In the wake of the recent high-profile killings of two young Black men — Trayvon Martin and Kendrec McDade, not to mention the thousands of murders that have plagued America’s Black communities over the decades — Attorney General Eric Holder addressed homicide head-on at an NAACP event in Detroit on May 6. Holder was asked to give the keynote at the Detroit NAACP chapter’s Fight for Freedom Fund Dinner, and he spoke frankly to the 6,000 guests in attendance, noting, sadly, that more than two young African-American men are killed in Detroit every week. Holder called all the death “unacceptable.”
"In far too many American cities, there are neighborhoods where too many kids go to prison and too few go to college, where the doors of education opportunity seem to be firmly closed," Holder said. "And where for too many young people, funerals are more common than weddings.”
According to The Detroit News’ Maureen Feighan, Holders’ words were much needed:
“Holder's remarks came as violent crime continues to be a major issue in Detroit. From Jan. 1 to March 21, there were 70 murders in the city — a 37 percent jump over the same period last year, according to Detroit Police Department figures.”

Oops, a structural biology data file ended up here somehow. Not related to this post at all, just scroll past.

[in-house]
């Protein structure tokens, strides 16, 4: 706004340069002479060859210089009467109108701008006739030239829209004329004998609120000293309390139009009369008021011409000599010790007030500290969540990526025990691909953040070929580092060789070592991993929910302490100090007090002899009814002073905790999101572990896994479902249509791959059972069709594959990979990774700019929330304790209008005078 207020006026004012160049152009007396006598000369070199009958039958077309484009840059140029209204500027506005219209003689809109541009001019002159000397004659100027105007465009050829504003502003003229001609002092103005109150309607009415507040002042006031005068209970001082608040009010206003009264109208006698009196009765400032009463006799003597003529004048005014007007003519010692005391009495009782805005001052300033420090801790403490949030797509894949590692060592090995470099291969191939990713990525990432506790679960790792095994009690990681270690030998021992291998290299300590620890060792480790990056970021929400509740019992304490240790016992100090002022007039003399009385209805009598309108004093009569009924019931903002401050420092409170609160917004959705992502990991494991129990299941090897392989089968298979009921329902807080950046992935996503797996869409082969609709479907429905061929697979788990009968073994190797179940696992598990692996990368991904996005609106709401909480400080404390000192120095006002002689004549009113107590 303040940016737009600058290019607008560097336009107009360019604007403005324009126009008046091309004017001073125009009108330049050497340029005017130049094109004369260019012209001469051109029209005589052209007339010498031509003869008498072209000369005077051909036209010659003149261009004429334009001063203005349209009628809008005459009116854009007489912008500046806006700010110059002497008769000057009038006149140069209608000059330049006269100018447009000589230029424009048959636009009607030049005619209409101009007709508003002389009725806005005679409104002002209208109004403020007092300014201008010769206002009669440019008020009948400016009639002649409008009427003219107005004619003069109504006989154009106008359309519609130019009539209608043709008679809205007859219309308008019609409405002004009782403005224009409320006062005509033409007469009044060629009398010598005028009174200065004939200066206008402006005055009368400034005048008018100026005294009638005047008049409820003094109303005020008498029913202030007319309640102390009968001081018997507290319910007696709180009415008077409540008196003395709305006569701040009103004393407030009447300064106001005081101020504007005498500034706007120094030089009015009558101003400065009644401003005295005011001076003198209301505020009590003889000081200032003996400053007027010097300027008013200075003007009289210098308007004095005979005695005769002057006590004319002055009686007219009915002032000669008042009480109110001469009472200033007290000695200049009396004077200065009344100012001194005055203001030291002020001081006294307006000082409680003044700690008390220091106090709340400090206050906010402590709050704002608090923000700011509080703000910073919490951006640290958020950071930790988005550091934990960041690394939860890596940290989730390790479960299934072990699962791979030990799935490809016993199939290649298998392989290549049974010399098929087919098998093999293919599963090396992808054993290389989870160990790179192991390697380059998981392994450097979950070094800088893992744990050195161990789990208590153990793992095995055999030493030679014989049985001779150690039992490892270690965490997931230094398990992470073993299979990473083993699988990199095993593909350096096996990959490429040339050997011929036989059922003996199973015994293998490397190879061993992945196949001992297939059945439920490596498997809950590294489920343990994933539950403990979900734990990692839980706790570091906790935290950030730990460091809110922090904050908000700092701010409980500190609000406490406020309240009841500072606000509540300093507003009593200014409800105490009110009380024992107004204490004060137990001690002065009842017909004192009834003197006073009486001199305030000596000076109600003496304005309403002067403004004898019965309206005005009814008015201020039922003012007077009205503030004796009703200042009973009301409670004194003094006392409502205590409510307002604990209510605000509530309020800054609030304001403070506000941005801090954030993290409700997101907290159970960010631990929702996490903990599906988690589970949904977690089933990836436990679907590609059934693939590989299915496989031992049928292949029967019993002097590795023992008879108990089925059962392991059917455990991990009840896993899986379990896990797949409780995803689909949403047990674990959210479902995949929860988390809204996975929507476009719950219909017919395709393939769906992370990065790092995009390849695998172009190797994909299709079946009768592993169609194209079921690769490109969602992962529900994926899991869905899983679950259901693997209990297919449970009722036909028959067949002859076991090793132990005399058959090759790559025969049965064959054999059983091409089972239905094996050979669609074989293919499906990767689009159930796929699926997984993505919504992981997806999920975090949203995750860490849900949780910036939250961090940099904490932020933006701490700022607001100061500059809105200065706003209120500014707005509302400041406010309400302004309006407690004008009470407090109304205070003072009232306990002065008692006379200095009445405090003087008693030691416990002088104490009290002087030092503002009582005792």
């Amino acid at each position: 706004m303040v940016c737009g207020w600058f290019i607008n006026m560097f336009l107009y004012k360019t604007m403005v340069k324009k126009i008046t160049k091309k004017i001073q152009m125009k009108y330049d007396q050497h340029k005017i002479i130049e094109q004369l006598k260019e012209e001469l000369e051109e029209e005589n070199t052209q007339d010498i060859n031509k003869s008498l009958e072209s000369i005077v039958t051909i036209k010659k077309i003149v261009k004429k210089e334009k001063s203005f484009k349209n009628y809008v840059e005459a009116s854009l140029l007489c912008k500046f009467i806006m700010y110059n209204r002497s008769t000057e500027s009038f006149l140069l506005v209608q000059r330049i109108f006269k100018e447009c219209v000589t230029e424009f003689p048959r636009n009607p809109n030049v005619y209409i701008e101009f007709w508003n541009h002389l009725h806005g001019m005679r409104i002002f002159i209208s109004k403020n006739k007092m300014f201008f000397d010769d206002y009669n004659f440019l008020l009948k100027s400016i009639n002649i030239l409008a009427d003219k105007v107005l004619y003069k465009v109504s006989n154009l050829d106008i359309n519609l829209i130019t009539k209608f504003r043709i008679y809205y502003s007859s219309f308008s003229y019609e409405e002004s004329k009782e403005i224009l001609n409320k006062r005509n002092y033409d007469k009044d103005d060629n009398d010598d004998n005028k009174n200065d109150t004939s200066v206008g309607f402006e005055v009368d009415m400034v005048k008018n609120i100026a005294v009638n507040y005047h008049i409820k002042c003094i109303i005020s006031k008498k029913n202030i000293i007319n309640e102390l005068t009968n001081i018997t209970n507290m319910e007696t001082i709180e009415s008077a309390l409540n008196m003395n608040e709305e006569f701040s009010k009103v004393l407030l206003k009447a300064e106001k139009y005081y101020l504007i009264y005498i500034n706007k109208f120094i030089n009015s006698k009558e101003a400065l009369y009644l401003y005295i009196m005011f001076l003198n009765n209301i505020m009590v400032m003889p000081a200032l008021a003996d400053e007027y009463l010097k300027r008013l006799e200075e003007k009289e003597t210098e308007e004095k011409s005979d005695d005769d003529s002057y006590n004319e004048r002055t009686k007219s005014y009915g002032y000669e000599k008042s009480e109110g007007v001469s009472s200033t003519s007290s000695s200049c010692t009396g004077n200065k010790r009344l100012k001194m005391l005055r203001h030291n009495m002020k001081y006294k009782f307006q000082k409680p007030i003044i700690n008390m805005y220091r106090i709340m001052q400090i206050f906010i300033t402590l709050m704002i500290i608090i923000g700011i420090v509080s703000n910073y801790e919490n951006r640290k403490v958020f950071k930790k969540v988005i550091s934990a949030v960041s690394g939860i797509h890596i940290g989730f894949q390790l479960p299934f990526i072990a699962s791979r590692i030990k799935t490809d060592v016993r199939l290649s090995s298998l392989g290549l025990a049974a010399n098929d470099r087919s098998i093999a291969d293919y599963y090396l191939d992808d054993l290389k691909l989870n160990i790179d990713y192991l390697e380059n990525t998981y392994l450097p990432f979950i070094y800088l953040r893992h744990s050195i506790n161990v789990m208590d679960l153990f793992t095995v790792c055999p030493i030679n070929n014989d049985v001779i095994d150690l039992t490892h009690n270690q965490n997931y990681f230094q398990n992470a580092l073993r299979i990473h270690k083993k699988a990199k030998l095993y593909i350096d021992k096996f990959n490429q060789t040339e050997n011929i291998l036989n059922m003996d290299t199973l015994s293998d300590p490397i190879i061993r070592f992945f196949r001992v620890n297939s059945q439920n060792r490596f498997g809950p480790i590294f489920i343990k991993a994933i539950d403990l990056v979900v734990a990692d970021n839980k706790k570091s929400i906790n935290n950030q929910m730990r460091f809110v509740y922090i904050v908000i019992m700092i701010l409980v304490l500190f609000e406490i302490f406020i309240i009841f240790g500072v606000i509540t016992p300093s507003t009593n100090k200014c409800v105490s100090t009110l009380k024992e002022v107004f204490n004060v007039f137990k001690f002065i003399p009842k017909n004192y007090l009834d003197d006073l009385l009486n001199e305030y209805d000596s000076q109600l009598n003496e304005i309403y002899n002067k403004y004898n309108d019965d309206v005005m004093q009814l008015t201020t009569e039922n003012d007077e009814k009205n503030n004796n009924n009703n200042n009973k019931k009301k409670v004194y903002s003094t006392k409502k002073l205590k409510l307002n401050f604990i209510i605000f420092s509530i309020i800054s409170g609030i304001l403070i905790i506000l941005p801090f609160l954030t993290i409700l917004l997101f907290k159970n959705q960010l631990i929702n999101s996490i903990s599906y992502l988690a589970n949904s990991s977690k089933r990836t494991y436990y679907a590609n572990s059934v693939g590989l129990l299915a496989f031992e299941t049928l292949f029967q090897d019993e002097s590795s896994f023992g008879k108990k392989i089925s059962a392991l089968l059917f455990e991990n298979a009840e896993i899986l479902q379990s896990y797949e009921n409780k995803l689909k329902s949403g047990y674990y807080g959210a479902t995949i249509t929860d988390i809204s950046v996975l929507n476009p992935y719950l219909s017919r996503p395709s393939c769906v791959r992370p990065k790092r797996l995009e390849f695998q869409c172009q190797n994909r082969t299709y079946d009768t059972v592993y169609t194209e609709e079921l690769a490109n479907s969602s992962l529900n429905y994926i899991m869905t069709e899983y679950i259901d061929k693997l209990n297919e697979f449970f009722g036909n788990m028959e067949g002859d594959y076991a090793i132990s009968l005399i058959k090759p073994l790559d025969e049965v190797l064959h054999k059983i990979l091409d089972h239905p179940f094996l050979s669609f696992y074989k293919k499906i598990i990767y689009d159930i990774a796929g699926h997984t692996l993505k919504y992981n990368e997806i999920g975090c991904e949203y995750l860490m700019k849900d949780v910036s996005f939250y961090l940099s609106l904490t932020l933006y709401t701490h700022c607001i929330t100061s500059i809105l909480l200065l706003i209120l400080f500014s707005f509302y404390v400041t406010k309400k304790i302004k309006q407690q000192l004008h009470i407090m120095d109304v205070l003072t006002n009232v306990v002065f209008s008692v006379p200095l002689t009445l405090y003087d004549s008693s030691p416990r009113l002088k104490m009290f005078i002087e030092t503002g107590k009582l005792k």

But is Holder, America’s first Black attorney general, just paying lip service to the problem, as many high-level government officials have been before him?
His work says no. Under Holder’s tenure, not only did the Department of Justice launch a full investigation into the Trayvon killing, the department’s Civil Rights Division has become a major force to be reckoned with.
Led by Assistant Attorney General Thomas Perez, the wing attacks racist or otherwise bigoted injustices throughout the United States, the kinds that have long kept — and still keep — minorities from access to advancement. This doesn’t necessarily mean Holder directly attacks Black-on-Black crime or cops killing Black boys. But it does find Holder and his team attacking the root causes of some of these problems (inequality, police abuses, etc.).
What Holder seems to know, and what one would hope all people in his position should know, is that crime in the Black community is a symptom of larger problems, including unemployment, poverty and psychological trauma. If you find out how to better address those problems, you can also figure out how to drop the crime rate.
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